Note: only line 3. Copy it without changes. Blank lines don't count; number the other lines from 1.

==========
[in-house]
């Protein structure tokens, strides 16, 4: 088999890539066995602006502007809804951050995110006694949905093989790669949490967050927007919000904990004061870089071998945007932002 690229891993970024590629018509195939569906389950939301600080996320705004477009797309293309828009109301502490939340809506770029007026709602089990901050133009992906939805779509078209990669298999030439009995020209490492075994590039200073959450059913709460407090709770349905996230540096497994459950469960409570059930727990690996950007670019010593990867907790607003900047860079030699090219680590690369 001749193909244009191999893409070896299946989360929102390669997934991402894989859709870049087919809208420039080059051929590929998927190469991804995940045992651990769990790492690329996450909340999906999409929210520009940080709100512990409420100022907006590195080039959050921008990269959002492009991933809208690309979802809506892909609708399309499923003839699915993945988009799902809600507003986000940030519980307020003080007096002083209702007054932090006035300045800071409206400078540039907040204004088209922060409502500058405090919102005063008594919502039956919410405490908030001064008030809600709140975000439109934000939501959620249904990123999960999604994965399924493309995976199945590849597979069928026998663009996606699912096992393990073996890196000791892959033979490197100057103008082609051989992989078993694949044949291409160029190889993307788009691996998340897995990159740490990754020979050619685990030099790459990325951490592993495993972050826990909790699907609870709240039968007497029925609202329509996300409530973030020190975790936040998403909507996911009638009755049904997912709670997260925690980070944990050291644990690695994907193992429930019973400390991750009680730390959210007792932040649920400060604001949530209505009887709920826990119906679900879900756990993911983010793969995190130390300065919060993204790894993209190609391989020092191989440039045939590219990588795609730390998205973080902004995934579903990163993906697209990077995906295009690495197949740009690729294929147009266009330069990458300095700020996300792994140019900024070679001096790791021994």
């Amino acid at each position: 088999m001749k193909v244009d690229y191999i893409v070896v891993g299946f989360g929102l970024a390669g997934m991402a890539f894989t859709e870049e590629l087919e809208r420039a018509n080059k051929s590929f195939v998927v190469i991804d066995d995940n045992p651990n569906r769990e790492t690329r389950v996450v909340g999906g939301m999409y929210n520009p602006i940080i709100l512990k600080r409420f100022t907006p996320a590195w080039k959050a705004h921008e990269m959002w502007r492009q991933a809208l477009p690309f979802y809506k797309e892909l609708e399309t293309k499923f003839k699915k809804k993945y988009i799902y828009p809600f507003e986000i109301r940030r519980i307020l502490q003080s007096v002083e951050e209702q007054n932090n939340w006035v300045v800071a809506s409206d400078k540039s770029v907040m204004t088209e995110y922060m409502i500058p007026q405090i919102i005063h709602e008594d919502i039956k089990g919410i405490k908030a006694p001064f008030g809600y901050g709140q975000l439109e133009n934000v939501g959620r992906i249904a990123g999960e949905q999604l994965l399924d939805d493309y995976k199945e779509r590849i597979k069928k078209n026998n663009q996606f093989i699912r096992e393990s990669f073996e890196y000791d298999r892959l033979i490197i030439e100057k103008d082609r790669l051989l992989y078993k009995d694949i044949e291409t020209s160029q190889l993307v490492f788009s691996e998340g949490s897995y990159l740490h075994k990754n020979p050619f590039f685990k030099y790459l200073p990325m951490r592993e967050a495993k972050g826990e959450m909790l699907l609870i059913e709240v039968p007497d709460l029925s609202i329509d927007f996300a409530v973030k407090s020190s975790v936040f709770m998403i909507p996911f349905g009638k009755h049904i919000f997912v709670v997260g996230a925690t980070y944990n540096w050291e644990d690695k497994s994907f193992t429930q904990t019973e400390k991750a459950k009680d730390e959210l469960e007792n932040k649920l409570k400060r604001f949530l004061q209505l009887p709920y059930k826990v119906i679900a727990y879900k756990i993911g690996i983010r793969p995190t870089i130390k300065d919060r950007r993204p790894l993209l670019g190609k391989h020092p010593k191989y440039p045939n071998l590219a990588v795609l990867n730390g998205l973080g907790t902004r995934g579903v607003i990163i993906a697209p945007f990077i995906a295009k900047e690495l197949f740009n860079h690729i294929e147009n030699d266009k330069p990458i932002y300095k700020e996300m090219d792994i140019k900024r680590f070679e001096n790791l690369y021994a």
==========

């Amino acid at each position: 088999m001749k193909v244009d690229y191999i893409v070896v891993g299946f989360g929102l970024a390669g997934m991402a890539f894989t859709e870049e590629l087919e809208r420039a018509n080059k051929s590929f195939v998927v190469i991804d066995d995940n045992p651990n569906r769990e790492t690329r389950v996450v909340g999906g939301m999409y929210n520009p602006i940080i709100l512990k600080r409420f100022t907006p996320a590195w080039k959050a705004h921008e990269m959002w502007r492009q991933a809208l477009p690309f979802y809506k797309e892909l609708e399309t293309k499923f003839k699915k809804k993945y988009i799902y828009p809600f507003e986000i109301r940030r519980i307020l502490q003080s007096v002083e951050e209702q007054n932090n939340w006035v300045v800071a809506s409206d400078k540039s770029v907040m204004t088209e995110y922060m409502i500058p007026q405090i919102i005063h709602e008594d919502i039956k089990g919410i405490k908030a006694p001064f008030g809600y901050g709140q975000l439109e133009n934000v939501g959620r992906i249904a990123g999960e949905q999604l994965l399924d939805d493309y995976k199945e779509r590849i597979k069928k078209n026998n663009q996606f093989i699912r096992e393990s990669f073996e890196y000791d298999r892959l033979i490197i030439e100057k103008d082609r790669l051989l992989y078993k009995d694949i044949e291409t020209s160029q190889l993307v490492f788009s691996e998340g949490s897995y990159l740490h075994k990754n020979p050619f590039f685990k030099y790459l200073p990325m951490r592993e967050a495993k972050g826990e959450m909790l699907l609870i059913e709240v039968p007497d709460l029925s609202i329509d927007f996300a409530v973030k407090s020190s975790v936040f709770m998403i909507p996911f349905g009638k009755h049904i919000f997912v709670v997260g996230a925690t980070y944990n540096w050291e644990d690695k497994s994907f193992t429930q904990t019973e400390k991750a459950k009680d730390e959210l469960e007792n932040k649920l409570k400060r604001f949530l004061q209505l009887p709920y059930k826990v119906i679900a727990y879900k756990i993911g690996i983010r793969p995190t870089i130390k300065d919060r950007r993204p790894l993209l670019g190609k391989h020092p010593k191989y440039p045939n071998l590219a990588v795609l990867n730390g998205l973080g907790t902004r995934g579903v607003i990163i993906a697209p945007f990077i995906a295009k900047e690495l197949f740009n860079h690729i294929e147009n030699d266009k330069p990458i932002y300095k700020e996300m090219d792994i140019k900024r680590f070679e001096n790791l690369y021994a």